When HYDRA sent the Winter Soldier to New York to take out a target, there was no black leather, no shining chrome. Everything that would mark him as the espionage world's bogeyman was hidden behind a rumpled and ordinary exterior.
He was a man, no, a guy, a youngish guy, making his way through the streets of New York, guitar case in hand, backpack over his shoulder. The only thing that marked him as different would take the eyes of another assassin, or someone with comparable skills, to see. There was no guitar in the case; instead there were guns. There were no jeans and soft shirts in the backpack, no dog-eared notebooks filled with scribbled lyrics; there were more weapons and ammunition. He was loaded with weapons. He was a weapon, but a weapon who walked in plain sight.
A weapon set loose to perform his appointed task and trusted to return. Although trusted might not be the right word.
One didn't trust a computer to undertake its programming. One didn't trust a train to travel down its tracks. One simply knew that, in the absence of malware or a rockslide, it would happen.
It wasn't trust that let HYDRA loose its soldier into the world; it was the supreme confidence of knowing you've rewired a human being so thoroughly that human may no longer be entirely the right word to describe him.
Pride goeth before a fall, however, and no one can account for every eventuality, particularly not ones brought forth by the god of mischief.
The Chitauri, for example. No one could have predicted holes being ripped in the sky and invaders from another dimension pouring in, hell bent on slaughter. No one, not even HYDRA in all their arrogance, could have predicted behemoths filling New York's skies.
The Winter Soldier's programming met something it was never designed to deal with and it broke. In the absence of the program that had run it for close to seventy years, the brain searched desperately for guidance, for something, anything, to tell it what to do, because if it stood there, frozen, it was going to die.
HYDRA's brainwashing met something it could never have predicted, malware in the code, a rockslide on the tracks, and their control broke.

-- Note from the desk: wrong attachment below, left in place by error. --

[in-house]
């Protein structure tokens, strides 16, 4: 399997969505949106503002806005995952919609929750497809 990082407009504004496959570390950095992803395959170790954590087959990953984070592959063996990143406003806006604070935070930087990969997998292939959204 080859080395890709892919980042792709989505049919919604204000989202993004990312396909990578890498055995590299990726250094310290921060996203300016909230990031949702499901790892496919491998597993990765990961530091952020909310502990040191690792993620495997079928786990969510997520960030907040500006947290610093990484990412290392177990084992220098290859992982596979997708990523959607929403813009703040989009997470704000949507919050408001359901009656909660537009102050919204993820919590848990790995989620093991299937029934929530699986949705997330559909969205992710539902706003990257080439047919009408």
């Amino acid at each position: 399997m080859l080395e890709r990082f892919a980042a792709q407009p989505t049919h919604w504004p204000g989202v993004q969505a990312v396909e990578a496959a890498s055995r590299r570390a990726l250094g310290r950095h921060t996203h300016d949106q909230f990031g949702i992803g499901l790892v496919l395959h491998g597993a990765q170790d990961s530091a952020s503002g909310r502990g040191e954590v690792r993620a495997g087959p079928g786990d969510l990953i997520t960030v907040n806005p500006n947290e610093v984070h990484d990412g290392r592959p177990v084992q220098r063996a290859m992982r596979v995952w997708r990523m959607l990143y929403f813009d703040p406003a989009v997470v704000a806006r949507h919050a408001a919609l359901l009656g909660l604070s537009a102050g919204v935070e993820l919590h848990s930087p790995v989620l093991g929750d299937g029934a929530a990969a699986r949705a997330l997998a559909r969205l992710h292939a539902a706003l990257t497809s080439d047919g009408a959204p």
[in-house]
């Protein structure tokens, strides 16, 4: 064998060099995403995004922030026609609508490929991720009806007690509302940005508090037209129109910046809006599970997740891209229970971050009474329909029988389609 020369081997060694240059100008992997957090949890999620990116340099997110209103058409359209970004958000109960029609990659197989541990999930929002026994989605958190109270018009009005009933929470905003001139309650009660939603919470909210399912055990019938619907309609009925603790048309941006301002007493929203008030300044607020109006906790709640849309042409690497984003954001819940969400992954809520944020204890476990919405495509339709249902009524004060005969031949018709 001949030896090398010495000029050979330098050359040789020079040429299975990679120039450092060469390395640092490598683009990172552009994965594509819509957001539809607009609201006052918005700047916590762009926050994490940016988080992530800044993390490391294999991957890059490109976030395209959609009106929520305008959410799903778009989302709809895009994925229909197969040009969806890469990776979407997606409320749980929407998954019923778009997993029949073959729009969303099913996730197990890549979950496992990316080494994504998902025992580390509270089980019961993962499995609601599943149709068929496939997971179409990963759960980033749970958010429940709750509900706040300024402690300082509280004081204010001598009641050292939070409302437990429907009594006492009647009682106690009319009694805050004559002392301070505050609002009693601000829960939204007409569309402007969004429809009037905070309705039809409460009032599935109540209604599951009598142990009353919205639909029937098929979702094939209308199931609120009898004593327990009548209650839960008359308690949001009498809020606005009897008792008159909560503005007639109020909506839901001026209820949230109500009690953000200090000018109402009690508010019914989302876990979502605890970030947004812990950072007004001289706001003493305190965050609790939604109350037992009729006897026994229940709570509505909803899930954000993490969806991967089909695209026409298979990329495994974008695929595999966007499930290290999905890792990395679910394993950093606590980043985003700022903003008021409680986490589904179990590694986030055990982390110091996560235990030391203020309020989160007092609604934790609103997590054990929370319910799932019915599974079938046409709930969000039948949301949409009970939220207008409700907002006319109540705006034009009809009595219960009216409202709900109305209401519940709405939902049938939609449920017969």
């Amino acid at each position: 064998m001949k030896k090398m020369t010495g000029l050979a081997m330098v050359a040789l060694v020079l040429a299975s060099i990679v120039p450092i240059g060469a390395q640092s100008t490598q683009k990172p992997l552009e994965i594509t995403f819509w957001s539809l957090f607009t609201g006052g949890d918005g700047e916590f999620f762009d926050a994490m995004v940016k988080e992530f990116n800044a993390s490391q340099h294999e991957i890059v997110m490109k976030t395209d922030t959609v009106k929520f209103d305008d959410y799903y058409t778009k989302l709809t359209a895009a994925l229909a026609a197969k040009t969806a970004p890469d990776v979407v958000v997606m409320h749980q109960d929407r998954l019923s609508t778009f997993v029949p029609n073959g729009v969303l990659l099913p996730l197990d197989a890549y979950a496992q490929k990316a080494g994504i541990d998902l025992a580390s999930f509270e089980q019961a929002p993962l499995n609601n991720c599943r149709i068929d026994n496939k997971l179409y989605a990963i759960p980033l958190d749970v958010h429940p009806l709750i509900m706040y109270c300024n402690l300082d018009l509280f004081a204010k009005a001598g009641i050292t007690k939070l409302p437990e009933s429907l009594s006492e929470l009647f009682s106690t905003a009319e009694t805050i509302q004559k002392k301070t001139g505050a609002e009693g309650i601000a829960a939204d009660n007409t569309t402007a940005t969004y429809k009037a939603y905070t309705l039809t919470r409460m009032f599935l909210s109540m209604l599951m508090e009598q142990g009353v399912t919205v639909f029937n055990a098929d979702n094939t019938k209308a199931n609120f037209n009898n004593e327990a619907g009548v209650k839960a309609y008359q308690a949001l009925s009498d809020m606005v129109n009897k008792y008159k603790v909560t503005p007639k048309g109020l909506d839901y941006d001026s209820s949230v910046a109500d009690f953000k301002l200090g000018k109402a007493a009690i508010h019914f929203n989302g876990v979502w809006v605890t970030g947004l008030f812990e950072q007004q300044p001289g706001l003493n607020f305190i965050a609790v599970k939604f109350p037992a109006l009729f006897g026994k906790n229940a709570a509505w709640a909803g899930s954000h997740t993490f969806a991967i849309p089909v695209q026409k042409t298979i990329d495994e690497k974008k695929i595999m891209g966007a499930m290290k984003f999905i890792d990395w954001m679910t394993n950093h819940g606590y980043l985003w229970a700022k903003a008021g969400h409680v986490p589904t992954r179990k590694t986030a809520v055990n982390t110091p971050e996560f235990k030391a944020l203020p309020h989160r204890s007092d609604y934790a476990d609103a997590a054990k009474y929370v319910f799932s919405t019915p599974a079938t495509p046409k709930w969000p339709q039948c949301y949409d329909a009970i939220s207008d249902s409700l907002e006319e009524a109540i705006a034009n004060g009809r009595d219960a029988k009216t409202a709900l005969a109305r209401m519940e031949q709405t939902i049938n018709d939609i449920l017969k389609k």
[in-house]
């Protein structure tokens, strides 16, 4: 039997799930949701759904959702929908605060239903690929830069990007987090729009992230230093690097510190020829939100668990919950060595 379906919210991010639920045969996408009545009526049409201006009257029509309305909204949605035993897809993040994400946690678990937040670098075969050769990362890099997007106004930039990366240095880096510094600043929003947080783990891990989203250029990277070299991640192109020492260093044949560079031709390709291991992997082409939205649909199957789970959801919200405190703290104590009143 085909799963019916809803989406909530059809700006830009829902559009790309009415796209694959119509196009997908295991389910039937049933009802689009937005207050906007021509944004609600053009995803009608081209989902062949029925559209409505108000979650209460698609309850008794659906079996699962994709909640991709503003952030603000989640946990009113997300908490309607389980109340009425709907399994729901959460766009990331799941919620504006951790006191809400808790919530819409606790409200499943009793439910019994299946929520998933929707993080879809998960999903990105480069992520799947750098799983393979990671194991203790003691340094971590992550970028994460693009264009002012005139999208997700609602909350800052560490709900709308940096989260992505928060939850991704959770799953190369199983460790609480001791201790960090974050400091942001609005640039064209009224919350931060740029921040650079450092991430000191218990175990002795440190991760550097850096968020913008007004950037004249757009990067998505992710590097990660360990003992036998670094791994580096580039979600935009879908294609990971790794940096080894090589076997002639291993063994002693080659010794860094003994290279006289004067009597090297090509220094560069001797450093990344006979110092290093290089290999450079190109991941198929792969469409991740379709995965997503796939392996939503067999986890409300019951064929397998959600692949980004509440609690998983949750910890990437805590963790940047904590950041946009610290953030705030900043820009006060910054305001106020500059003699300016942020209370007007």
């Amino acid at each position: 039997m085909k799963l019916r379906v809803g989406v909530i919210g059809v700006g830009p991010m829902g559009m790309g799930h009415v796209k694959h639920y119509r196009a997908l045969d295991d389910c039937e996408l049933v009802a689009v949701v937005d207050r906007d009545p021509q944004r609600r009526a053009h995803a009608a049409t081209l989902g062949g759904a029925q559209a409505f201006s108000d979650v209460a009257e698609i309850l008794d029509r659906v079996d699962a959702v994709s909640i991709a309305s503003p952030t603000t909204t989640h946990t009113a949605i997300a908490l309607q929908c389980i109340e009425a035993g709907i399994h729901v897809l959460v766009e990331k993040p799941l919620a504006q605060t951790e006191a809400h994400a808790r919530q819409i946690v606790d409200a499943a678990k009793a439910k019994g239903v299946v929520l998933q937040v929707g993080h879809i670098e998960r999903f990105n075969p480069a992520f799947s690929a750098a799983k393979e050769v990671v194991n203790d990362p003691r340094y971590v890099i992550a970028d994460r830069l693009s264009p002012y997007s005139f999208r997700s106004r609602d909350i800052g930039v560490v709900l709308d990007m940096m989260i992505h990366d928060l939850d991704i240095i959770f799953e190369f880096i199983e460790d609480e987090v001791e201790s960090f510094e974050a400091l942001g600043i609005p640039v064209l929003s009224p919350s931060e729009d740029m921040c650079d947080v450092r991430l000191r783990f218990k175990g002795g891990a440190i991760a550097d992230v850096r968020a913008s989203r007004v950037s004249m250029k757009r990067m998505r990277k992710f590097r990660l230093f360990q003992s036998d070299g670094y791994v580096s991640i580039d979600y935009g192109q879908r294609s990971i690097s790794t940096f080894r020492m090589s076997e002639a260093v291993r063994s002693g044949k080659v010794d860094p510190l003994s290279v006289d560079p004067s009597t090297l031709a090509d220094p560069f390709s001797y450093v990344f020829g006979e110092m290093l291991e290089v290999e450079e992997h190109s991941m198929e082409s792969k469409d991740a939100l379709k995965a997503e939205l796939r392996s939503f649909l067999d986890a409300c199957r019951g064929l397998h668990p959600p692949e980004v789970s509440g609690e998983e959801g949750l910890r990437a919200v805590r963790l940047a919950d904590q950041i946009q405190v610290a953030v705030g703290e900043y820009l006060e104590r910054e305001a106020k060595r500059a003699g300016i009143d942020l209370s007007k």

Pieces of the man the Soldier used to be, the man who'd been a soldier when he fell, bubbled up through the depths to meet the threat.
When holes ripped open in the sky and the Chitauri poured down on New York City it wasn't just the Avengers who met them.
He had weapons, so he turned them on the creatures. There was no elegance, just brutal violence. His ammo didn't last long—he'd come loaded for assassination and found himself in a war—so he was quickly reduced to knives, his metal arm, using his guns as clubs.
Almost as terrifying to the people around him as the aliens.
At the time he hadn't known what had ended it, all he'd known was that it had ended. He kept prowling, kept roaming, people scattering out of his path like he was something to be afraid of.
Maybe they were right.
Probably they were right.
His mind was a cacophony of cascading memories and screaming conflict: run, report, stay, flee, fight.
Eventually they found him. They'd known him. She'd known him, anyway, and that was enough.
His right hand flexed around his knife and the plates in his metal arm shifted, whirring and resettling, ready to fight, ready for war.
He didn't fight. Not them, anyway. The only person he fought was himself and when they shocked him into unconsciousness the only thing he felt was grateful.
SHIELD emptied him out, sucked him so clean he was surprised he hadn't flipped inside out, organs displayed for everyone to see, heart and lungs and spleen flapping in the air.
He got it. He understood.
For the first however-long he didn't understand anything. It was a blur of confusion and anger and pain. He didn't know if HYDRA had been drugging him and this was coming down or if it was purely mental. SHIELD didn't volunteer and he didn't ask. Eventually it smoothed out.